[0049] By clicking on a particular one of these icons 306, the state changes to a second state. In this second state, the corresponding clinical goal is no longer protected as described above and hence the achieved fluence-based radiation dose distribution is no longer protected from potentially significant change if the user changes the aforementioned relative priorities (including other user-based changes if desired as described above).

    [0050] Referring again to FIG. 2, at block 203 the control circuit 101 obtains (for example, from the aforementioned memory 102) a first set of rules. This first set of rules defines a fluence-based radiation dose distribution as a function of the plurality of radiation-treatment clinical goals and the relative priority amongst the plurality of radiation-treatment clinical goals. Fluence will be understood to represent radiative flux integrated over time and comprises a fundamental metric in dosimetry (i.e., the measurement and calculation of an absorbed dose of ionizing radiation in matter and tissue). The specific relationships that constitute this function can vary as desired with the requirements of a particular application setting. That said, for present purposes the fluence/dose need not literally represent the output of a standard, implementable treatment plan. Instead, to facilitate the simple comparative results provided herein, the fluence/dose need only mimic the trade-offs to some reasonable degree of correctness and need not be a real fluence or dose produced by a real treatment plan.

    [0051] At block 204, the control circuit 101 obtains a second set of rules (again, if desired, from the aforementioned memory 102). This second set of rules specifies automatically saving, as corresponding states, information regarding relative priorities amongst the aforementioned plurality of radiation treatment clinical goals along with corresponding fluence-based radiation dose distributions as a function of detecting changes to the relative priorities amongst the plurality of radiation-treatment clinical goals.

    [0052] At block 205 the control circuit 101 generates a first fluence-based radiation dose distribution for the particular patient by evaluating the plurality of radiation-treatment clinical goals and the relative priority amongst the plurality of radiation-treat medical goals against the aforementioned first set of rules. At block 206 the control circuit 101 then presents information regarding the first fluence-based radiation dose distribution for the particular patient via, for example, the aforementioned user interface 103. That information can be conveyed, for example, via the aforementioned graphic metric 304 for each of the clinical goals.

    [0053] At block 207 the control circuit 101 automatically saves, as a corresponding first state, information regarding the relative priority amongst the plurality of radiation-treatment clinical goals and the corresponding first fluence-based radiation dose distribution for the particular patient. By one approach, the saved first-state information includes fluence information but not corresponding calculated dose distribution results as such. So configured, the prescribing user (such as a doctor) can readily view and get a general sense of how well each of the clinical goals are likely to be met when a corresponding radiation treatment plan is formulated and optimized.

    [0054] Referring now to FIG. 4, description of this process 200 will continue.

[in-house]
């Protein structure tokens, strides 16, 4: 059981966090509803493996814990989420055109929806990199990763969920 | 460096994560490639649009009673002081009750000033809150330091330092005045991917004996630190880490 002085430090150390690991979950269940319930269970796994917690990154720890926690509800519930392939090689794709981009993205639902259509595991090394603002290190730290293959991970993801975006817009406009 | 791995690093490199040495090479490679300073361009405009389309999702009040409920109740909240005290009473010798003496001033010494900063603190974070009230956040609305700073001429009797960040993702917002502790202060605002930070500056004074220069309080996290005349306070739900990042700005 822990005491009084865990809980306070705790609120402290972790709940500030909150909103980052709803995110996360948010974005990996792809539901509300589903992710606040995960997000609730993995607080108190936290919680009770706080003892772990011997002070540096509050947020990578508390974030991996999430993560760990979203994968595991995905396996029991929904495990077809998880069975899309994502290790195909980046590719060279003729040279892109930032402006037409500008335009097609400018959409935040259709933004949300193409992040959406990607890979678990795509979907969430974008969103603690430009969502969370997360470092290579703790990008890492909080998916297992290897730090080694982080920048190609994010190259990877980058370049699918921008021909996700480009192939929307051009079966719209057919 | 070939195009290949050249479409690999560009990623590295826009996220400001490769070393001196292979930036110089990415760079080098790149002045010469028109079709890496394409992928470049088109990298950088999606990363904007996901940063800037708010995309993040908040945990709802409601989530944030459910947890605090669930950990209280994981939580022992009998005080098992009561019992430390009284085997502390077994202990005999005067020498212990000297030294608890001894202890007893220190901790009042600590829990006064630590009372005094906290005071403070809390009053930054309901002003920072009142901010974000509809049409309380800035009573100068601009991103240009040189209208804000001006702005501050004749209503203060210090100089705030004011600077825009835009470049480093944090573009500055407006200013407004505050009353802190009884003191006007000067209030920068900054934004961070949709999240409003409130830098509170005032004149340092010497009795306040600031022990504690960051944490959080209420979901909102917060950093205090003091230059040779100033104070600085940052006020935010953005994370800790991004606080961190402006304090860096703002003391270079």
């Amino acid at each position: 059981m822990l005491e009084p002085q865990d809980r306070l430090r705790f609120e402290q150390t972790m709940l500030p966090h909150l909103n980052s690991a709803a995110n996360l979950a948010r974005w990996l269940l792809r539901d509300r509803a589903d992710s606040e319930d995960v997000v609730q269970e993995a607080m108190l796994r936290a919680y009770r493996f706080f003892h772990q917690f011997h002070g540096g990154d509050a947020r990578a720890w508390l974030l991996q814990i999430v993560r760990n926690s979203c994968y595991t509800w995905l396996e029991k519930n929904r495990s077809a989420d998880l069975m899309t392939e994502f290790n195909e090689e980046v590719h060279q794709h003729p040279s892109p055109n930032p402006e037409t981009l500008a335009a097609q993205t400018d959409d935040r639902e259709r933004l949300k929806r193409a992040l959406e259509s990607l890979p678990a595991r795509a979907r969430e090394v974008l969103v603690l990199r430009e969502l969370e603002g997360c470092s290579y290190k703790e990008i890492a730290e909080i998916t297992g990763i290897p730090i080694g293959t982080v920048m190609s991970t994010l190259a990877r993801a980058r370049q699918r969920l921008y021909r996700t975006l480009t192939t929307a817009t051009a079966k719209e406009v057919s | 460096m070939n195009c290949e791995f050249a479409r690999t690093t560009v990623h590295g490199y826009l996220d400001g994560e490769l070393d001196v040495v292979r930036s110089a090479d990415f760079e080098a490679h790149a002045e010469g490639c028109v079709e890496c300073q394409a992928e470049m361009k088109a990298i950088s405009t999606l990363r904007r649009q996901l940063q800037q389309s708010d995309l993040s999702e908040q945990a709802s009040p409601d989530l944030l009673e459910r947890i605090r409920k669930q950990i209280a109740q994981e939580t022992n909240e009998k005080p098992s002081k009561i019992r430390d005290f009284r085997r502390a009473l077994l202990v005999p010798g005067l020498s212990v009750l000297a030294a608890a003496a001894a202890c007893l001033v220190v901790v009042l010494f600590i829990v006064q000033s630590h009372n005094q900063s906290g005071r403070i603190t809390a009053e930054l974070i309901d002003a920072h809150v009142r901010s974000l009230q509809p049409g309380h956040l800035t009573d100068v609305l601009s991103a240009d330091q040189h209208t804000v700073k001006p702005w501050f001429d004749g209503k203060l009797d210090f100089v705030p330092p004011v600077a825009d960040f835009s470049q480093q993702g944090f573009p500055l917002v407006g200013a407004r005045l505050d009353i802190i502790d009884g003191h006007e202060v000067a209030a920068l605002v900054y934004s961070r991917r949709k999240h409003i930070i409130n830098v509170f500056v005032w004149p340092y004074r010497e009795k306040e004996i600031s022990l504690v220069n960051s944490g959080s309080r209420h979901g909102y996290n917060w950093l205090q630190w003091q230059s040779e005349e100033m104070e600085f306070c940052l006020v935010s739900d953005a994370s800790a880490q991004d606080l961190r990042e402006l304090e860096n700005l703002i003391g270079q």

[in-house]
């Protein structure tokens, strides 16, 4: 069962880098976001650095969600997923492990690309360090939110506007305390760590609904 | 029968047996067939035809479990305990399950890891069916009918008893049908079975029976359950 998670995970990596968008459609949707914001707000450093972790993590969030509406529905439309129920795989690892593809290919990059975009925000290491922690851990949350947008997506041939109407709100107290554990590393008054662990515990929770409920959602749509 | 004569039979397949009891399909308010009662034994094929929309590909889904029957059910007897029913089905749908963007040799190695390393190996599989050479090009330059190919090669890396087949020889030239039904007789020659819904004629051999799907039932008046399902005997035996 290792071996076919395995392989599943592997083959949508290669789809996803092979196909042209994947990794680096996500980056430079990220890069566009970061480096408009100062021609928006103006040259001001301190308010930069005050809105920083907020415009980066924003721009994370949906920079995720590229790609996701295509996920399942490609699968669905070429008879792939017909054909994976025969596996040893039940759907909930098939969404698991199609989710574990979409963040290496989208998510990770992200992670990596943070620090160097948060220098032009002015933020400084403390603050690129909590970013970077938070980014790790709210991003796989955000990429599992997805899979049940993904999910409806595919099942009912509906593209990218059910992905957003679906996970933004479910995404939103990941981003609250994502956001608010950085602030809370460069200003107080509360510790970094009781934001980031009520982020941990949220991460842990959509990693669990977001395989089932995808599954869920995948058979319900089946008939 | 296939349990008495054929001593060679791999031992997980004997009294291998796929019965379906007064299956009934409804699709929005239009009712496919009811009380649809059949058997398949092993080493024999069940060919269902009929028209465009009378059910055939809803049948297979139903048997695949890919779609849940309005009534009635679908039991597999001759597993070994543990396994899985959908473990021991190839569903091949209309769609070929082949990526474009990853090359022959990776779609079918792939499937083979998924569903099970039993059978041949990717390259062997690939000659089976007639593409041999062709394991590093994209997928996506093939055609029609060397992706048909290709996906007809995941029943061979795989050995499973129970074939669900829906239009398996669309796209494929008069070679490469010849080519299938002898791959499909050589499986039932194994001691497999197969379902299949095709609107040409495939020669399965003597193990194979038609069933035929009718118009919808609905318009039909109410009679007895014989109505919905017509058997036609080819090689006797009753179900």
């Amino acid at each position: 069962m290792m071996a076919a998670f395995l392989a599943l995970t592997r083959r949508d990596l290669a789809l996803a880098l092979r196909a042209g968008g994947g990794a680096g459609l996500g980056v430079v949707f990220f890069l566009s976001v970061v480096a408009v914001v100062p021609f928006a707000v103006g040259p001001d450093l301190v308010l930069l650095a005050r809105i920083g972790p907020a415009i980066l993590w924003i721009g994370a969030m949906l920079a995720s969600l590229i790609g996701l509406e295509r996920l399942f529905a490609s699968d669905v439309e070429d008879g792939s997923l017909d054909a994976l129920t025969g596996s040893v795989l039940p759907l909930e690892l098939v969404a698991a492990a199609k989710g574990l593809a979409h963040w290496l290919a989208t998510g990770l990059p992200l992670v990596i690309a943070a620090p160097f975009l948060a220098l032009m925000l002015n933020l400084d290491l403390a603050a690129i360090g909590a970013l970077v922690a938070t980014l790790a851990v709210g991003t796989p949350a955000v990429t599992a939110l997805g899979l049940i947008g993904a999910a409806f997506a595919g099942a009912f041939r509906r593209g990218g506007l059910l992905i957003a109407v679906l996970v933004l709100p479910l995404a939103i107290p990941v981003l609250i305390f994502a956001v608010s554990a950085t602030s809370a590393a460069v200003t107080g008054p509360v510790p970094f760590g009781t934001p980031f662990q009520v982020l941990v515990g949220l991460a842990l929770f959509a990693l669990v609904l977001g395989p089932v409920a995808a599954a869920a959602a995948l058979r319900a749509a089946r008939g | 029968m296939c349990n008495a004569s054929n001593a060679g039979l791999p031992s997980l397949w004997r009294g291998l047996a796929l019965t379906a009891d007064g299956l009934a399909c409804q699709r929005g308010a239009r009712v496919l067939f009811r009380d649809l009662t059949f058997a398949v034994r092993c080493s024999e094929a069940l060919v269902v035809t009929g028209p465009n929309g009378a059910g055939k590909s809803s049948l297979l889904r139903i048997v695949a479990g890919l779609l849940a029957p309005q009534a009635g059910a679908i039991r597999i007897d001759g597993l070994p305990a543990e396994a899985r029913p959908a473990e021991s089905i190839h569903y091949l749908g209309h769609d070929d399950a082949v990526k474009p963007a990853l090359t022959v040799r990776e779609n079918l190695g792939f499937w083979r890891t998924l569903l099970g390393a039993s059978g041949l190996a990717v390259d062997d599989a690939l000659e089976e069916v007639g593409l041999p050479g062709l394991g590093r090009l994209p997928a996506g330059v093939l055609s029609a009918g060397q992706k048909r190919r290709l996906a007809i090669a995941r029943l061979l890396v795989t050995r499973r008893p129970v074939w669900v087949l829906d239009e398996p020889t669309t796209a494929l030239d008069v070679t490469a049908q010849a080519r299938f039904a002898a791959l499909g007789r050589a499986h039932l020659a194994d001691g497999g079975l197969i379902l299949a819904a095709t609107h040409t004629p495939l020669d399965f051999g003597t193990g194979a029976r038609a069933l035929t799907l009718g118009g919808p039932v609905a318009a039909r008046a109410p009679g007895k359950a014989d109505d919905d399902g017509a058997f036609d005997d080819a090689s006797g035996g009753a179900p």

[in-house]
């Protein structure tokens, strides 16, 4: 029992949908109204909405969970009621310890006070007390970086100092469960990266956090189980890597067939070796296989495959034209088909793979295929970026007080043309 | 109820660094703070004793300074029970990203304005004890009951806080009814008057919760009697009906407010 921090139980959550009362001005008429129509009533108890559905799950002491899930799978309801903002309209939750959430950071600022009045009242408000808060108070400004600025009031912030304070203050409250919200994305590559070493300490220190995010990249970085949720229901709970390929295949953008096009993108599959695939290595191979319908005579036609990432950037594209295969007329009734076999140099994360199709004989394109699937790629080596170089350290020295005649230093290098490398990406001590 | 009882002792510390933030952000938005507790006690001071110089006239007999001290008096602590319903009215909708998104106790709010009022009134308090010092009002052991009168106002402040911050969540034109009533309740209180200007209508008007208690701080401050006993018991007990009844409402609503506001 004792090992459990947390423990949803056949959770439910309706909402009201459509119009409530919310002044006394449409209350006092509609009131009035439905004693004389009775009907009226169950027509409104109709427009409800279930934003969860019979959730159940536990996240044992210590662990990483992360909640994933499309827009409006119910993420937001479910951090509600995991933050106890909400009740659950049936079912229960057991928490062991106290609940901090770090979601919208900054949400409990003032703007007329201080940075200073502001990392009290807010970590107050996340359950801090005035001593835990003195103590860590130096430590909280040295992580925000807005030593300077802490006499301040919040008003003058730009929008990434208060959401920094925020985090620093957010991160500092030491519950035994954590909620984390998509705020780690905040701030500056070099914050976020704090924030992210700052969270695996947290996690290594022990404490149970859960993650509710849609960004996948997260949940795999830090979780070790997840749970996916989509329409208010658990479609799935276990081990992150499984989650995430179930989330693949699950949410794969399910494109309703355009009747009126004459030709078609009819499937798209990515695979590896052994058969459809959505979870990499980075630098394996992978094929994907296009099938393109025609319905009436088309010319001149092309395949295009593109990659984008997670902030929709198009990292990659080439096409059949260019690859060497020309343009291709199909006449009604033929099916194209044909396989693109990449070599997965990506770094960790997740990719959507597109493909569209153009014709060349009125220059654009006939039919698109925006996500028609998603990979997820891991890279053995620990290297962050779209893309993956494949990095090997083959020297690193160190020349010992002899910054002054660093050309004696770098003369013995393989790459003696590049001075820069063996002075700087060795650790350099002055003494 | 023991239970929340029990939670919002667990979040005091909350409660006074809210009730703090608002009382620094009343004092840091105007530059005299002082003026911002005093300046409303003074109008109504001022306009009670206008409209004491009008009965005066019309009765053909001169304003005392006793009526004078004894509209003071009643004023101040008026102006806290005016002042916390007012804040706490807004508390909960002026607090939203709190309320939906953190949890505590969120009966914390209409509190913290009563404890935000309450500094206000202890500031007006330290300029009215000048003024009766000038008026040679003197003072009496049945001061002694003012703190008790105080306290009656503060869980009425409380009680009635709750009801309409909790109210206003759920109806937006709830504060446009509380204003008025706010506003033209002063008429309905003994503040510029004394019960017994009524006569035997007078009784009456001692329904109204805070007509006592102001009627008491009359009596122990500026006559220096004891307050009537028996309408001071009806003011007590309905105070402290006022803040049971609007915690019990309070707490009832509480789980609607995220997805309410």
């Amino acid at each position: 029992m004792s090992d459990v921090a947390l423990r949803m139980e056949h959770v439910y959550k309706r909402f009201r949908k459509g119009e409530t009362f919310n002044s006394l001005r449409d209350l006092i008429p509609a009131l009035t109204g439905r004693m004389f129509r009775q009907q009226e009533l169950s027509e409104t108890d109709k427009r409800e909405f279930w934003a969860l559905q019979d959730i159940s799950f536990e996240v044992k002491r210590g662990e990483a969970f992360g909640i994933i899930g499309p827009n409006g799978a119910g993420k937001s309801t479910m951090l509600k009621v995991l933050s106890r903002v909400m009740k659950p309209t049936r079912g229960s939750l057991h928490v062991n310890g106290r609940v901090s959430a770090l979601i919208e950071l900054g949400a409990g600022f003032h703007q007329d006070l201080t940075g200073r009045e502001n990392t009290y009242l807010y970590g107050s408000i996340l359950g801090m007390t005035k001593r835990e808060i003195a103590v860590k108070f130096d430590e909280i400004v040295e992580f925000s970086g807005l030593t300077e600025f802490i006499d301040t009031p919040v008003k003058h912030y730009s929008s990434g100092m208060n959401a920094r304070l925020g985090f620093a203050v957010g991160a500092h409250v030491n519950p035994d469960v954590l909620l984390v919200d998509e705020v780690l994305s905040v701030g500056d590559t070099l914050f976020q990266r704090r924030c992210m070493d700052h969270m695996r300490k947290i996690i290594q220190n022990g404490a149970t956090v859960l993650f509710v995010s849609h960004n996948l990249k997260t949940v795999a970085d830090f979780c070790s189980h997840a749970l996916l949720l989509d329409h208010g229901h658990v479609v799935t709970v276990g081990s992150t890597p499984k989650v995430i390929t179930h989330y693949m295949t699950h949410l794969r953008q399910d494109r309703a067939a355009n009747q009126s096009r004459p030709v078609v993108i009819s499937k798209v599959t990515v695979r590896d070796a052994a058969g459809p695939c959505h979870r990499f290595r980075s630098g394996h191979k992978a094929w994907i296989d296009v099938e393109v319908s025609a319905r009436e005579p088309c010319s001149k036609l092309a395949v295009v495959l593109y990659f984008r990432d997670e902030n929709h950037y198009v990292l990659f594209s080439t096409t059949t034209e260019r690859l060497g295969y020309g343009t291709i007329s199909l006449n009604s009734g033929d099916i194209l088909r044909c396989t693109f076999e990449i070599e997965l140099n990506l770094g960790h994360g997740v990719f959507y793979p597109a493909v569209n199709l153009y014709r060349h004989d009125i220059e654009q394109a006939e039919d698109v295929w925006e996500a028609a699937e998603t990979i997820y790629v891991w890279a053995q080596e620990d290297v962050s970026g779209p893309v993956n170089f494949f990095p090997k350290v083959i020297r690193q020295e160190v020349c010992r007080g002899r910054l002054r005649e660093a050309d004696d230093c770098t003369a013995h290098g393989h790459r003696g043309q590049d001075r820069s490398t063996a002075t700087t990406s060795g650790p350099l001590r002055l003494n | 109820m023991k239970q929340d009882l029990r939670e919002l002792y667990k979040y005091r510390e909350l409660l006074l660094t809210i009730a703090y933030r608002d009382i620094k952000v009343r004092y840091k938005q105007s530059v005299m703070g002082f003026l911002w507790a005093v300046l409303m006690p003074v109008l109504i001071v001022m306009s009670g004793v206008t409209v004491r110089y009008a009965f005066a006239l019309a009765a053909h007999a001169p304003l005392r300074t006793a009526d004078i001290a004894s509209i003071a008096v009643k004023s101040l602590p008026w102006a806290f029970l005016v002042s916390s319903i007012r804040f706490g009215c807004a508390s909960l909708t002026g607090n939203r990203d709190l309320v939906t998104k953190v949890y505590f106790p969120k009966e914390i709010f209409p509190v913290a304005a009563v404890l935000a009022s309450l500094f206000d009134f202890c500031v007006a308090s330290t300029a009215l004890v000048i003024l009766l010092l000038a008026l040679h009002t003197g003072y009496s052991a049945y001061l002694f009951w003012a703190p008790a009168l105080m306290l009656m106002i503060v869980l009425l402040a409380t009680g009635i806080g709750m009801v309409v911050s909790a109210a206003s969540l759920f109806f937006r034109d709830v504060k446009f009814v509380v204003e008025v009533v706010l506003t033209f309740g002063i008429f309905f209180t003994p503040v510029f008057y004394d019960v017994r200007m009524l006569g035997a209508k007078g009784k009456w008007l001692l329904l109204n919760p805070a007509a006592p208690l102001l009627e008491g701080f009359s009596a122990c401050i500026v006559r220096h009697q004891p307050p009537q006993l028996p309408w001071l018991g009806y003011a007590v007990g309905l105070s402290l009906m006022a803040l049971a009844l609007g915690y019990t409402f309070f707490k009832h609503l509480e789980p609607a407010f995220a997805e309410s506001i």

[0055] At optional block 401, the control circuit 101 provides an opportunity, via the user interface 103, for the prescribing user to selectively change the relative priority amongst the plurality of radiation-treatment clinical goals. As noted above with respect to the description of FIG. 3, in this example the relative priority of each radiation-treatment clinical goal is represented as a function of the relative position of these goals with respect to one another. Accordingly, in this illustrative example, the aforementioned opportunity to selectively change that relative priority comprises an opportunity to select and move (for example, by a click-and-drag capability) the relative position of at least one of the radiation-treatment clinical goals.

    [0056] FIG. 5 provides a simple illustrative example in these regards. In this example, the prescribing user selected the second clinical goal 302 pertaining to Identifier 2 and dragged that goal 302 to below the third clinical goal 303. In this example the control circuit 101 automatically rearranges the clinical goals as necessary to remove gaps. Following the rearrangement of the clinical goals as described, the first clinical goal 301 has a highest priority, followed by the third clinical goal 303 which has a second highest priority and the second clinical goal 302 which now has a third highest priority.

    [0057] In the illustrative example of FIG. 5, it can also be seen that the prescribing user clicked on the protection icons 306 for the second and third clinical goals 302 and 303. Accordingly, the previously-obtained results are no longer protected in the manner described above. The first clinical goal 301, however, remains protected as described above.

    [0058] At block 402 of FIG. 4, the control circuit detects the above-described rearrangement of the clinical goals and identifies the corresponding change to the relative priority amongst the clinical goals. At block 403, and in response to the prescribing user changing the relative priority amongst the plurality of radiation-treatment clinical goals, the control circuit 101 generates a second fluence-based radiation dose distribution for the particular patient by evaluating the plurality of radiation-treatment clinical goals and the changed relative priority amongst the plurality of radiation-treatment clinical goals against the aforementioned first set of rules.